Survivor and Family Member of Charleston, South Carolina Church Massacre Speak on Forgiveness in Montgomery

It’s been nearly 4 years since Polly Sheppard’s life changed after Dylan Roof fatally shot nine people inside of her church, Emanuel AME Church in Charleston, South Carolina.  She is leaning on one word these days – forgiveness.
“If you don’t forgive then you’re only harming yourself. It’s like you drinking poisen waiting on somebody else to die,” says Sheppard.
Sheppard  was a member of the church for decades. Now she is turning her pain into action, speaking to crowds like across the country.
“There’s a lot of work to be done. A lot of division – politics and everything else so there’s a lot of work to be done,” says Sheppard.
Anthony Thompson whose wife was killed during the shooting is also sharing why forgiveness matters.
“Things happen you know and everybody takes it differently you know. But to get rid of – to bring a nation a city or community together you have to get rid of it by going to God and asking him to get rid of it and you forgive that person,” says Thompson.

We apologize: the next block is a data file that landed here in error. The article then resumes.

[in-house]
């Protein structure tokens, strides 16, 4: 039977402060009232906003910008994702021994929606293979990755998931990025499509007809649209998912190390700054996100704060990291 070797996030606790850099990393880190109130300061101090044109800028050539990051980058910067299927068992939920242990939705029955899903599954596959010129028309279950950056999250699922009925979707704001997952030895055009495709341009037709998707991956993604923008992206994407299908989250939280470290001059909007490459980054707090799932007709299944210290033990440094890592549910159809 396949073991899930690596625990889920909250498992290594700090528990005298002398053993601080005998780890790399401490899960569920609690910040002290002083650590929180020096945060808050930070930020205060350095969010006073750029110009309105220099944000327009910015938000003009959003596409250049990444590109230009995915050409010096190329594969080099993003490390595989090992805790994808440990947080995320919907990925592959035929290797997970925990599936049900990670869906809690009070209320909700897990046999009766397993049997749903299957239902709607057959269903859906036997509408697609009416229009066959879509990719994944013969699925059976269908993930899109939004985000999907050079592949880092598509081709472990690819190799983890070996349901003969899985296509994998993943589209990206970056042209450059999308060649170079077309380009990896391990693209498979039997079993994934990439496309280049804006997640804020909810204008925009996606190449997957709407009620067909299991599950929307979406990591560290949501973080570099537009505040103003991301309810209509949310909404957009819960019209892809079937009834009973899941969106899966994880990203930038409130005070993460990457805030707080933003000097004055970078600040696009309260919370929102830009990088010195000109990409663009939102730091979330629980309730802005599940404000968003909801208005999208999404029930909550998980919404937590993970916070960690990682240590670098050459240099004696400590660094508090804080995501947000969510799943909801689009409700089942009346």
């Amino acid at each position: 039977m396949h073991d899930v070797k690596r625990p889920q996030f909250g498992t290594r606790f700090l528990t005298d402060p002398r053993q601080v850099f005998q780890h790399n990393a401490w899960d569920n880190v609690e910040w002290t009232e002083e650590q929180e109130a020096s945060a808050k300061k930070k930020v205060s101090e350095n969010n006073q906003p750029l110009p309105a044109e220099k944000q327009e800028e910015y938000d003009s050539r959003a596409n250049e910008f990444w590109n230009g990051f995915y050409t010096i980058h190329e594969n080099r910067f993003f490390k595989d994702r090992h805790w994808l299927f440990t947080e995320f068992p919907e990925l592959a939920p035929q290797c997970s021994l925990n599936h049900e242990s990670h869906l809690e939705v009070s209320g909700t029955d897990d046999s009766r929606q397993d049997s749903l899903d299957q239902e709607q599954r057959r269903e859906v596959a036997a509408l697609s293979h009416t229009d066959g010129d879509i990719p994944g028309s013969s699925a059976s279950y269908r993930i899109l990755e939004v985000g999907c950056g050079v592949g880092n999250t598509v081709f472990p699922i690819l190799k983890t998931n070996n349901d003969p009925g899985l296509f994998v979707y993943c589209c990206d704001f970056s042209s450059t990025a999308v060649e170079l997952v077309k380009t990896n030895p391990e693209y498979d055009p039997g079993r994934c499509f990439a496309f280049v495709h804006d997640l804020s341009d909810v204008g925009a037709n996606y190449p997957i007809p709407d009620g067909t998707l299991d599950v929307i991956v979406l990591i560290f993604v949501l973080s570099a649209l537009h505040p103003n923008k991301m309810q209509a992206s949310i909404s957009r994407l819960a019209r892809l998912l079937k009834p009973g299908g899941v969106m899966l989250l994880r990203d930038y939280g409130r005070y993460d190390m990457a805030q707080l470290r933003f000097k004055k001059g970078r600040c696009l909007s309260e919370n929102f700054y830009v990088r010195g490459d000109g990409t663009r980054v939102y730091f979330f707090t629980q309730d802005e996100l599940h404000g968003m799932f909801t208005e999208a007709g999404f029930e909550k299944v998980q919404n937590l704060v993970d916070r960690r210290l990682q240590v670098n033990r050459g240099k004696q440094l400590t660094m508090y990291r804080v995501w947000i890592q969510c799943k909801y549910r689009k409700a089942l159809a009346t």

Landmark Church of Christ leaders say the the event is needed for more unity peace and reconciliation.
“We all have forgiveness issues. Someone has done us wrong. In a community like Montgomery we’re trying to bridge gaps. In our nation where there seems to be so much polarization and hatred right now, we just think it’s the right message,” says Buddy Bell, Lead Minister at Landmark Church of Christ.
Now Sheppard and Thompson are hoping countless lives are changed by the power of forgiveness.
“It may not be all in my lifetime, but we’ve got to leave good footprints and that is, we’ve got to start right now,” says Thompson.
Next month, only on June 17th and June 19th, a film documenting the Emanuel AME Church shooting will debut in theaters everywhere.
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